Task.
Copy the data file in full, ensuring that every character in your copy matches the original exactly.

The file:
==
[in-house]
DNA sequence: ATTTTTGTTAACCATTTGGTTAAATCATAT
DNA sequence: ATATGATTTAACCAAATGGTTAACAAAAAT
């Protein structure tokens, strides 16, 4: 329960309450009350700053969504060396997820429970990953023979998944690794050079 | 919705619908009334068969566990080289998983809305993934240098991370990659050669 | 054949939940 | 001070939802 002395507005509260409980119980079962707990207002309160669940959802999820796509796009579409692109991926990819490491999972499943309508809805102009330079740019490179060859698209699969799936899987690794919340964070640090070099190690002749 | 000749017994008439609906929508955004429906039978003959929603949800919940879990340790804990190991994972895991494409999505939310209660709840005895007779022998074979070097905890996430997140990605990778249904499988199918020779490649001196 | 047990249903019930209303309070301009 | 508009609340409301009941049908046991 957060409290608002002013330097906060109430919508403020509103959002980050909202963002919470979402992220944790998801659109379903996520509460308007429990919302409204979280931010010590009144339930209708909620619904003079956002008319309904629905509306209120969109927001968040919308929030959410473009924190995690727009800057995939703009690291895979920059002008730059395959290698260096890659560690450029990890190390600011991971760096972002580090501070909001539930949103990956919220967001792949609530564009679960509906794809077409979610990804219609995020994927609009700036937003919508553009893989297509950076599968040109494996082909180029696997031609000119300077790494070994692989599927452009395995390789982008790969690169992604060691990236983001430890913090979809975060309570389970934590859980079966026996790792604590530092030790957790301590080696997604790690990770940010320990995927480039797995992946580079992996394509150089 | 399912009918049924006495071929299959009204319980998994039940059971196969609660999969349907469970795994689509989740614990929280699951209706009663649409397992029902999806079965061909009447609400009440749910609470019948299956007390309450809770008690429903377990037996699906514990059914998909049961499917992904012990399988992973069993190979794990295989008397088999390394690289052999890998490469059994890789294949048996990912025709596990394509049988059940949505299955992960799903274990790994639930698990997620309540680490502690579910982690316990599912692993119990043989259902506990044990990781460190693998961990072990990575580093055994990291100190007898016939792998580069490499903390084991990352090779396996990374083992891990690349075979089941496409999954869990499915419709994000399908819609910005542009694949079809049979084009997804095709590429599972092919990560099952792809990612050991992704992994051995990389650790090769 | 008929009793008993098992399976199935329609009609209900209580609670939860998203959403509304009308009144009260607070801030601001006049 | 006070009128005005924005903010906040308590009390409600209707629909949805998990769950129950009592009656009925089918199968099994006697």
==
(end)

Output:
[in-house]
DNA sequence: ATTTTTGTTAACCATTTGGTTAAATCATAT
DNA sequence: ATATGATTTAACCAAATGGTTAACAAAAAT
């Protein structure tokens, strides 16, 4: 329960309450009350700053969504060396997820429970990953023979998944690794050079 | 919705619908009334068969566990080289998983809305993934240098991370990659050669 | 054949939940 | 001070939802 002395507005509260409980119980079962707990207002309160669940959802999820796509796009579409692109991926990819490491999972499943309508809805102009330079740019490179060859698209699969799936899987690794919340964070640090070099190690002749 | 000749017994008439609906929508955004429906039978003959929603949800919940879990340790804990190991994972895991494409999505939310209660709840005895007779022998074979070097905890996430997140990605990778249904499988199918020779490649001196 | 047990249903019930209303309070301009 | 508009609340409301009941049908046991 957060409290608002002013330097906060109430919508403020509103959002980050909202963002919470979402992220944790998801659109379903996520509460308007429990919302409204979280931010010590009144339930209708909620619904003079956002008319309904629905509306209120969109927001968040919308929030959410473009924190995690727009800057995939703009690291895979920059002008730059395959290698260096890659560690450029990890190390600011991971760096972002580090501070909001539930949103990956919220967001792949609530564009679960509906794809077409979610990804219609995020994927609009700036937003919508553009893989297509950076599968040109494996082909180029696997031609000119300077790494070994692989599927452009395995390789982008790969690169992604060691990236983001430890913090979809975060309570389970934590859980079966026996790792604590530092030790957790301590080696997604790690990770940010320990995927480039797995992946580079992996394509150089 | 399912009918049924006495071929299959009204319980998994039940059971196969609660999969349907469970795994689509989740614990929280699951209706009663649409397992029902999806079965061909009447609400009440749910609470019948299956007390309450809770008690429903377990037996699906514990059914998909049961499917992904012990399988992973069993190979794990295989008397088999390394690289052999890998490469059994890789294949048996990912025709596990394509049988059940949505299955992960799903274990790994639930698990997620309540680490502690579910982690316990599912692993119990043989259902506990044990990781460190693998961990072990990575580093055994990291100190007898016939792998580069490499903390084991990352090779396996990374083992891990690349075979089941496409999954869990499915419709994000399908819609910005542009694949079809049979084009997804095709590429599972092919990560099952792809990612050991992704992994051995990389650790090769 | 008929009793008993098992399976199935329609009609209900209580609670939860998203959403509304009308009144009260607070801030601001006049 | 006070009128005005924005903010906040308590009390409600209707629909949805998990769950129950009592009656009925089918199968099994006697």